You’ve been on two CBB episodes with Paul F. Tompkins, who is basically the show’s master guest. What is it like performing with him?

It’s great. It’s just one of those situations where you find yourself operating at the top of your game because everyone around you is so awesome. I’m always just really excited to go in there because I’m so focused and so there the whole time. You really can’t spend a second thinking about anything else because those guys are just so fast.

Do you take anything from performing with guys like Scott and Paul F. Tompkins?

I’m just inspired by those guys because they have been performing for a really long time and they elevate everyone around them. Some of the shows I’ve done with them have been in a bigger group or just a few people and you see everyone operate at the top of their game. The best part of all of these podcasts now is that people anywhere in the world are able to just listen in whenever and whenever they want and they are getting an amazing improv show, whether they are at work or in their car. In one of the forums, I saw this one girl who said she listens to comedy podcasts all day while she’s at work, and I just thought that was awesome; that while you are at a desk job that you hate (I’m assuming this girl hated her job) that at least you can entertain yourself with something you really enjoy.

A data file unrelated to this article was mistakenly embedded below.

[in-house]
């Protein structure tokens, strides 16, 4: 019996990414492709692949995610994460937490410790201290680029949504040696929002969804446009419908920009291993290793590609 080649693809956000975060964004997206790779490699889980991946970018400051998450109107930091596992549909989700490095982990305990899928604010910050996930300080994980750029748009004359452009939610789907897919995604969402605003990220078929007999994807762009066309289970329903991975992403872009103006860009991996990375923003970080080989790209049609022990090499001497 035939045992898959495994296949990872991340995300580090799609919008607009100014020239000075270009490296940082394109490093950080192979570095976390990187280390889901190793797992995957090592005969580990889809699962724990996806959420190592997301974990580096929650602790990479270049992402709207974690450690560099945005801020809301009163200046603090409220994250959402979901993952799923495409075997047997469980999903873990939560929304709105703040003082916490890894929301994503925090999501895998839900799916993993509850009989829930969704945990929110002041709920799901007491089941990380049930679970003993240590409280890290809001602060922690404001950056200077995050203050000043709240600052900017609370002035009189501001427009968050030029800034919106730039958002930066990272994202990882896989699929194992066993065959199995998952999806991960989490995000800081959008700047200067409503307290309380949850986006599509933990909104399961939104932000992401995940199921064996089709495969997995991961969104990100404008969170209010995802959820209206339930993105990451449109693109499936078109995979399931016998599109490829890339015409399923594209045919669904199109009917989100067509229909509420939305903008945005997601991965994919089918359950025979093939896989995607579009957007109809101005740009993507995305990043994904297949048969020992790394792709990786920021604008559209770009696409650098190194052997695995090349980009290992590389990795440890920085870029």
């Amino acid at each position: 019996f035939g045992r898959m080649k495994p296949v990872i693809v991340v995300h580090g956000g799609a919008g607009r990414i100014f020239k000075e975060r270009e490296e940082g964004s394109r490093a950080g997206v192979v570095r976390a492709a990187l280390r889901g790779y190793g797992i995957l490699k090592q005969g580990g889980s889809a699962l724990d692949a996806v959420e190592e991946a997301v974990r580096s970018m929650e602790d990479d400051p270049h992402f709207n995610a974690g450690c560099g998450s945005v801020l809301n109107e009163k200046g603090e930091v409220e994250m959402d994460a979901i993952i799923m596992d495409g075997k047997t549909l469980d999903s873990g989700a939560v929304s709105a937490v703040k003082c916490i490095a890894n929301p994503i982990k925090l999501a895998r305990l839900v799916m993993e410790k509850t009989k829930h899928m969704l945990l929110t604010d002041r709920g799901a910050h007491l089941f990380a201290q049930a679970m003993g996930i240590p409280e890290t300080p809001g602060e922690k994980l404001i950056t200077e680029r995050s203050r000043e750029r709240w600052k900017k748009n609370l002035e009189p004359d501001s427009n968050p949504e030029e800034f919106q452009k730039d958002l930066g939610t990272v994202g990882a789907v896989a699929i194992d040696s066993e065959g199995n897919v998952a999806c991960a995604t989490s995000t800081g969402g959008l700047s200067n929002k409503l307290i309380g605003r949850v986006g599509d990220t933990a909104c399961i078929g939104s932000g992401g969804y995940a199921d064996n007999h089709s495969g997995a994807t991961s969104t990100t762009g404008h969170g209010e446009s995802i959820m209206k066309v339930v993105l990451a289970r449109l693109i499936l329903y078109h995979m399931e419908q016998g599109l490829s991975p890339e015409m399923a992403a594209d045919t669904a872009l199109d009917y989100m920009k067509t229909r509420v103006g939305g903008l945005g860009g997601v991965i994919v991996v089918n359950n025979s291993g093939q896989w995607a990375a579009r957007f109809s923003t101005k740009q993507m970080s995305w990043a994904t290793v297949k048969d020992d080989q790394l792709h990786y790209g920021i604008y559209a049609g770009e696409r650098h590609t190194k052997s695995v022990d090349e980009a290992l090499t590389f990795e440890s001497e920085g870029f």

How did you get the part on Orange Is The New Black?

I got the audition through my managers just like any other audition. I self-taped it at home, which was kind of funny because, when you do those self-taped auditions, you can’t really tell how it goes since it’s just you in a room at your house or apartment. So you kind of find yourself going, ‘I guess it was good, I’ll just send it!’ But I didn’t expect to get the role because it’s a corrections officer and I thought, ‘There’s no way I’ll ever be that.’ I figured I’d just forget about it because it wouldn’t happen, but then I got the part and it was really fun since I’ve never gotten to play a role like that before. Being in a position of “power” like that and not being able to assert any real power is a fun game to play.